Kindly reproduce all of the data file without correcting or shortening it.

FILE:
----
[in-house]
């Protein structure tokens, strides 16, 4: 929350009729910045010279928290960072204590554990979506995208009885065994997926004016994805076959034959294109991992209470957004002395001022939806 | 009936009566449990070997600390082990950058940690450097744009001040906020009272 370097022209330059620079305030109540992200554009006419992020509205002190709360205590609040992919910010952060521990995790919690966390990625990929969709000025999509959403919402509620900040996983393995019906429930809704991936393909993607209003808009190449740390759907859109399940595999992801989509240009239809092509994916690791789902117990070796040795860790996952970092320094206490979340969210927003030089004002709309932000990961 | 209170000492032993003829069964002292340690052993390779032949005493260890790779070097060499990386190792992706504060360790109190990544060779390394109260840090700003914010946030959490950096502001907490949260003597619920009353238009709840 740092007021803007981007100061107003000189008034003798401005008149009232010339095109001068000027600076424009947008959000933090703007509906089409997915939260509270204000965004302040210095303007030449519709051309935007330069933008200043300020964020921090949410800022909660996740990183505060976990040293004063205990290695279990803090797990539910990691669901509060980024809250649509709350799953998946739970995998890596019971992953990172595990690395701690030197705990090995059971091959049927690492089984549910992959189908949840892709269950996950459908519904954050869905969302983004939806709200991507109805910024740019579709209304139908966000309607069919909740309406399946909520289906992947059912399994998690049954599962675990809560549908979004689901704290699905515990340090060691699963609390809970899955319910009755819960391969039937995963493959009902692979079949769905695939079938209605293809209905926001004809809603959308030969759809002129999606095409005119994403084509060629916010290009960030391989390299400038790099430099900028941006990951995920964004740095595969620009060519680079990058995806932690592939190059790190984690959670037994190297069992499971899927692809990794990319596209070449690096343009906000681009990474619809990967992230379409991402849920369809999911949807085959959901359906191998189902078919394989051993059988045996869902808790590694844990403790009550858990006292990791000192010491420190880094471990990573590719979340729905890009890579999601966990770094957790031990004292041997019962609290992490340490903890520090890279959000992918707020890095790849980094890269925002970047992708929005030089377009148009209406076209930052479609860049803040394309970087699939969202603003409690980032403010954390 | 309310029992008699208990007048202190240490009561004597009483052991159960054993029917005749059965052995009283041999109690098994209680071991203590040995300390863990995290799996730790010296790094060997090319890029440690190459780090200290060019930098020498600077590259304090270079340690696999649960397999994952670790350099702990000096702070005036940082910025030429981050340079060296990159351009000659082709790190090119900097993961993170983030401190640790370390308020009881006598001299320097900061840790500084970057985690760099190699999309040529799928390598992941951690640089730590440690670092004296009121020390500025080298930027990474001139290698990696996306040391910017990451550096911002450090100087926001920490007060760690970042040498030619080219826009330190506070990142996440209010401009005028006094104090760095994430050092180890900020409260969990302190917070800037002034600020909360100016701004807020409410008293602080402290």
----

[in-house]
């Protein structure tokens, strides 16, 4: 929350009729910045010279928290960072204590554990979506995208009885065994997926004016994805076959034959294109991992209470957004002395001022939806 | 009936009566449990070997600390082990950058940690450097744009001040906020009272 370097022209330059620079305030109540992200554009006419992020509205002190709360205590609040992919910010952060521990995790919690966390990625990929969709000025999509959403919402509620900040996983393995019906429930809704991936393909993607209003808009190449740390759907859109399940595999992801989509240009239809092509994916690791789902117990070796040795860790996952970092320094206490979340969210927003030089004002709309932000990961 | 209170000492032993003829069964002292340690052993390779032949005493260890790779070097060499990386190792992706504060360790109190990544060779390394109260840090700003914010946030959490950096502001907490949260003597619920009353238009709840 740092007021803007981007100061107003000189008034003798401005008149009232010339095109001068000027600076424009947008959000933090703007509906089409997915939260509270204000965004302040210095303007030449519709051309935007330069933008200043300020964020921090949410800022909660996740990183505060976990040293004063205990290695279990803090797990539910990691669901509060980024809250649509709350799953998946739970995998890596019971992953990172595990690395701690030197705990090995059971091959049927690492089984549910992959189908949840892709269950996950459908519904954050869905969302983004939806709200991507109805910024740019579709209304139908966000309607069919909740309406399946909520289906992947059912399994998690049954599962675990809560549908979004689901704290699905515990340090060691699963609390809970899955319910009755819960391969039937995963493959009902692979079949769905695939079938209605293809209905926001004809809603959308030969759809002129999606095409005119994403084509060629916010290009960030391989390299400038790099430099900028941006990951995920964004740095595969620009060519680079990058995806932690592939190059790190984690959670037994190297069992499971899927692809990794990319596209070449690096343009906000681009990474619809990967992230379409991402849920369809999911949807085959959901359906191998189902078919394989051993059988045996869902808790590694844990403790009550858990006292990791000192010491420190880094471990990573590719979340729905890009890579999601966990770094957790031990004292041997019962609290992490340490903890520090890279959000992918707020890095790849980094890269925002970047992708929005030089377009148009209406076209930052479609860049803040394309970087699939969202603003409690980032403010954390 | 309310029992008699208990007048202190240490009561004597009483052991159960054993029917005749059965052995009283041999109690098994209680071991203590040995300390863990995290799996730790010296790094060997090319890029440690190459780090200290060019930098020498600077590259304090270079340690696999649960397999994952670790350099702990000096702070005036940082910025030429981050340079060296990159351009000659082709790190090119900097993961993170983030401190640790370390308020009881006598001299320097900061840790500084970057985690760099190699999309040529799928390598992941951690640089730590440690670092004296009121020390500025080298930027990474001139290698990696996306040391910017990451550096911002450090100087926001920490007060760690970042040498030619080219826009330190506070990142996440209010401009005028006094104090760095994430050092180890900020409260969990302190917070800037002034600020909360100016701004807020409410008293602080402290």